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Post By
Menshevik

Member Since: Sat May 17, 2008
Posts: 5,073
In Reply To
The Avenger

Location: New Jersey
Member Since: Thu Dec 02, 2021
Subj: Re: How about Major Marvel
Posted: Mon Dec 27, 2021 at 05:48:30 am EST (Viewed 43 times)
Reply Subj: Re: How about Major Marvel
Posted: Sun Dec 26, 2021 at 05:48:43 pm EST (Viewed 55 times)



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      The problem with that idea is that unlike "Captain", the word "Major" indicates a specific rank in a military-style hierarchy. "Captain" OTOH is not only ambiguous as a rank (a navy captain is the equivalent of an army colonel), it is also used formally or informally for people with a much smaller authority, e. g. the captain of a yacht or the captain of a football team. Call a superhero Major Something, and there's bound to be questions who appointed them, or whether they hold the rank of major in their non-costumed role.



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    One way "Major" avoids the pitfall of genuine military ranking is when it's paired with a noun in such a way as to imply one of its other meanings. For example, DC has a character named, "Major Disaster."


I'd say it does not entirely avoid that pitfall. People will still think of the military rank (I know I did with Major Disaster). A lot depends on context. For instance, in the fourth season of Blackadder, five of the six episodes had titles consisting of a military rank and another word: Captain Cook(1), Corporal Punishment(2), Major Star(3), Private Plane, and General Hospital. Normally I never think of the military rank when I read the words "General Hospital", but here I had to.

(1) As in Captain James Cook (1728-1779). (The episode focused on food in the British army on the Western Front in World War 1).
(2) Also the name of one of Krusty the Clown's supporting players on The Simpsons.
(3) Could be a real-life name, although in English the spelling "Starr" is more common, AFAIK.


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      Monica Rambeau was a lieutenant in the New Orleans Harbor Patrol, so some might feel that she would be presumptuous to assume the rank of major (others might consider her nautical background reason to call her Commodore Marvel or Admiral Marvel ;\-\) )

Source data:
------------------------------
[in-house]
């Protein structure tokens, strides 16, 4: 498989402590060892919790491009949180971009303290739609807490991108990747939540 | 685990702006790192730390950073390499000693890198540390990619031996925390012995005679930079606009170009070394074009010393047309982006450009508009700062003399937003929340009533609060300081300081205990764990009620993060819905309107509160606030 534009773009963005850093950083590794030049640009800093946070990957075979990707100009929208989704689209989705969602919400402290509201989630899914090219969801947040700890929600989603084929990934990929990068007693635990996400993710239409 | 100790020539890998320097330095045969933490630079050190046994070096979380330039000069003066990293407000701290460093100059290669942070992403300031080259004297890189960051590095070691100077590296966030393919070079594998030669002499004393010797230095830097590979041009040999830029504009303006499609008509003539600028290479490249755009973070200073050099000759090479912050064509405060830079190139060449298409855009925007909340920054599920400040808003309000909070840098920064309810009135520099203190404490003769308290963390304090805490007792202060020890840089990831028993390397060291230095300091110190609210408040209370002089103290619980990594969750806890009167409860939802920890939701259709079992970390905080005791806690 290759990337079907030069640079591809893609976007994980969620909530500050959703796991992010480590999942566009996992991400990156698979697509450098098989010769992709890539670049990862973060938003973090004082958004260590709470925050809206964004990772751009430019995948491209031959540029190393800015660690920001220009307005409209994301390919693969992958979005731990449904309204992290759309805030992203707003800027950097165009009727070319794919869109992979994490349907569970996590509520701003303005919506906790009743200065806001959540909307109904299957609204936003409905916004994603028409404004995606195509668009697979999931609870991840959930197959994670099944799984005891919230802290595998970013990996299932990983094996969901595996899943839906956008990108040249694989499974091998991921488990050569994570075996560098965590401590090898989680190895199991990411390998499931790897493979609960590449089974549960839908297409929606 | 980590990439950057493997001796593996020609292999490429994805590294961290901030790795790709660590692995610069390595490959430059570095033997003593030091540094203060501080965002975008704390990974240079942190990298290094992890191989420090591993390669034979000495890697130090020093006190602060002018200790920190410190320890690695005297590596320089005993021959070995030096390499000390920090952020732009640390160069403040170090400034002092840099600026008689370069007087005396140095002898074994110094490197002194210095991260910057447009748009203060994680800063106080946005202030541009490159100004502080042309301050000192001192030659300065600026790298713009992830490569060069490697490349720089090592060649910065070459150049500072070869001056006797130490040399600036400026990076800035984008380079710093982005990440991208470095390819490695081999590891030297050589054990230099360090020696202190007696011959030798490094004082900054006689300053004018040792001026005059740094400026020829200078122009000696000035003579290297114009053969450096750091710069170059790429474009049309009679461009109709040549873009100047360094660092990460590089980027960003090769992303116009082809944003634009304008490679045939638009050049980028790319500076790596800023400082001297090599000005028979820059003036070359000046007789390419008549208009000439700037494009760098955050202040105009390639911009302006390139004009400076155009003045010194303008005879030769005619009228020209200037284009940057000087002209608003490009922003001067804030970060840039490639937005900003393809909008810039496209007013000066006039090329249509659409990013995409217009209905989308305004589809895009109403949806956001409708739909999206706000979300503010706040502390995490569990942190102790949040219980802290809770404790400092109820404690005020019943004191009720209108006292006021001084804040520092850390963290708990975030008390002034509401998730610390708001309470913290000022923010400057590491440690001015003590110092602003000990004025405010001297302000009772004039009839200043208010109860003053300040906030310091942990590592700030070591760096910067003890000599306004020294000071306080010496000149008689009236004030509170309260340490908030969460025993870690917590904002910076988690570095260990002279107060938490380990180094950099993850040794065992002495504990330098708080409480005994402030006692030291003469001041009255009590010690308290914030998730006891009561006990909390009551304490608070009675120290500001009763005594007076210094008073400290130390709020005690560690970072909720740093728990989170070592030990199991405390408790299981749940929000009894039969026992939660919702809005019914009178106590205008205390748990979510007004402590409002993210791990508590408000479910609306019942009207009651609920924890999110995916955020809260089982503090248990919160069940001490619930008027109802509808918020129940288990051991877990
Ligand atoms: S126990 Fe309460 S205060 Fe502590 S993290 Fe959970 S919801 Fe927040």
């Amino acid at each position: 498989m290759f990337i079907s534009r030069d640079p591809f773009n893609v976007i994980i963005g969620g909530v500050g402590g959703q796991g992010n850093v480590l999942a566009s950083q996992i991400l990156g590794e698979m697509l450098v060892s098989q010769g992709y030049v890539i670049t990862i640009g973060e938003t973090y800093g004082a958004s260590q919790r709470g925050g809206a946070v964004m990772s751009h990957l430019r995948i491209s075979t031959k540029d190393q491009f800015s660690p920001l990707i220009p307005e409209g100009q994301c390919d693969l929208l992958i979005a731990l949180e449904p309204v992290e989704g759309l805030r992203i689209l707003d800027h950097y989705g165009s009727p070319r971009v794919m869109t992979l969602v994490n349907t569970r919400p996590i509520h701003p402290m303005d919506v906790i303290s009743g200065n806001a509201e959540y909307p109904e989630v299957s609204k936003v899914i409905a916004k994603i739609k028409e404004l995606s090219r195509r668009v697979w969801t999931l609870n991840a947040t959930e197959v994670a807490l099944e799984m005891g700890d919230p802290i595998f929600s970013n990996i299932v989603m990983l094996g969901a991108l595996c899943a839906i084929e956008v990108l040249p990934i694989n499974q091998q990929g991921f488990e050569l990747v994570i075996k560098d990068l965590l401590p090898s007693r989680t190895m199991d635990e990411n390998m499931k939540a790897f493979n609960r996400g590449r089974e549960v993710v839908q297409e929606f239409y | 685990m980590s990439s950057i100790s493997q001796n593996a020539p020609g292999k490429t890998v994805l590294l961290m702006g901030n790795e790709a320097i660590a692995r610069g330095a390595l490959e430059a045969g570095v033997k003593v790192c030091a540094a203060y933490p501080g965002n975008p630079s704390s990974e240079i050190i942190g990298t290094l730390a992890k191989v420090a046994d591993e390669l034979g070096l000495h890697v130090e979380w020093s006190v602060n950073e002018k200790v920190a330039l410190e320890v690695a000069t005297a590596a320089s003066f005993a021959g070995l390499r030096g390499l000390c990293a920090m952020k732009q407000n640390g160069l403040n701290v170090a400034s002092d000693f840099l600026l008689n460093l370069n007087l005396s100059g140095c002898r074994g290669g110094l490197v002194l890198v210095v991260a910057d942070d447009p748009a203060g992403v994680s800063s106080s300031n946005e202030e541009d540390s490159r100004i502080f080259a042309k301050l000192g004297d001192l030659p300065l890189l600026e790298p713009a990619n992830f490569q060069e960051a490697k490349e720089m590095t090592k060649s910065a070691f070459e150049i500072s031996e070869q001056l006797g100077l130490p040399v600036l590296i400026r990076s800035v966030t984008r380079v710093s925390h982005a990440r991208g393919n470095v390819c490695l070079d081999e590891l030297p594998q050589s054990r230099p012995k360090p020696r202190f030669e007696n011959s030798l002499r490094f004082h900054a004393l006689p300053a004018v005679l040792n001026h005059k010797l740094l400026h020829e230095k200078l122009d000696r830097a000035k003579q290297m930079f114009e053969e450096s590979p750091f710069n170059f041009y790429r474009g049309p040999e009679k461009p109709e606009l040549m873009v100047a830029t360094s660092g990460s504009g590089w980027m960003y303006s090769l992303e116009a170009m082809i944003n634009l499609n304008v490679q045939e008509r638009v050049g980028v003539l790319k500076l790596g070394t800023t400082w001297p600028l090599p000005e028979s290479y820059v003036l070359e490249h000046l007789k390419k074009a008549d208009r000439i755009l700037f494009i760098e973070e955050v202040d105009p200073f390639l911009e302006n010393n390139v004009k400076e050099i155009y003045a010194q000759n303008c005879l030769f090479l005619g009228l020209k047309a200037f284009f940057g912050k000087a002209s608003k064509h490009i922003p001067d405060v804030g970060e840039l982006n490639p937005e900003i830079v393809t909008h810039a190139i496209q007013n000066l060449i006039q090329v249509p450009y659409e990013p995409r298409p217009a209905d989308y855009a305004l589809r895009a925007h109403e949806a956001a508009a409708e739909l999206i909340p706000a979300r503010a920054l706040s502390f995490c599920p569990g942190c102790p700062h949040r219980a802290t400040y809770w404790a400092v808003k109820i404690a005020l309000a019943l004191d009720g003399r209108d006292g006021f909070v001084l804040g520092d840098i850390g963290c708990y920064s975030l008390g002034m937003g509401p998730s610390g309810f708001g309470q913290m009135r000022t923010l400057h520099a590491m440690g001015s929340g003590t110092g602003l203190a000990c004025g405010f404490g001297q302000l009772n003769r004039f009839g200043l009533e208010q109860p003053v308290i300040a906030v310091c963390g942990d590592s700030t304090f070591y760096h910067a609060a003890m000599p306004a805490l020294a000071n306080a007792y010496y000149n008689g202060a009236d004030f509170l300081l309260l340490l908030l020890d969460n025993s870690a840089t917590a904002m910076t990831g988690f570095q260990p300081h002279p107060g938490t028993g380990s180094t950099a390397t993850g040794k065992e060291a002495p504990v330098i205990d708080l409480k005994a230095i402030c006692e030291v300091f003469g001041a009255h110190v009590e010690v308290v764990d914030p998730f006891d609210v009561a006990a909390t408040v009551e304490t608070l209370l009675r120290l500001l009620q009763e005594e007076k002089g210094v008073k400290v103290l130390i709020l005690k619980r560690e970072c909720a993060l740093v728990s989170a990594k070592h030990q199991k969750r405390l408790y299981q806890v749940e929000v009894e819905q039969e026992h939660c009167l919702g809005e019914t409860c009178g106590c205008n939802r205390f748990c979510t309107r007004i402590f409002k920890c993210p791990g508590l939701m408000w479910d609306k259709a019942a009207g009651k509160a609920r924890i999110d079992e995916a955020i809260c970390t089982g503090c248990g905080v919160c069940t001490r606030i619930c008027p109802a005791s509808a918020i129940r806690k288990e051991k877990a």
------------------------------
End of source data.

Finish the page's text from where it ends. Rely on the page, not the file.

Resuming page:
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    Monica's rank as a lieutenant could be paired with her surname: "Lieutenant Rambeau." Unfortunately, the WandaVision TV series establishes her rank in the USAF as captain (according to Wikipedia). "Captain Rambeau" is workable, of course, but it sounds a little strange when paired with "Captain Marvel."


Well, IIRC, the Avengers did manage to operate with both a Captain America and a Captain Marvel on the team in the past.


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      Incidentally, I am a bit dubious about including the "Marvel" bit anyway. In the Marvel Universe, "Marvel" these days tends to indicate a connection to Mar-Vell and the Kree (in the case of Mar-Vell himself and his two kids, as well as Carol's aliases Ms. Marvel and Captain Marvel, and the current Marvel Boy, Noh-Varr) or to Carol Danvers (Kamala Khan named herself after the original Ms. Marvel and dresses herself in a variation of one of her costumes). Other "Marvel" names (Marvel Girl, Speedball the Masked Marvel) seem to have fallen into disuse.



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    Well, in the MCU, Monica is a supporting character of Carol Danvers. This is of course not the case in the comic books.


Exactly, and it seems many of Monica's fans want to stress her independence.





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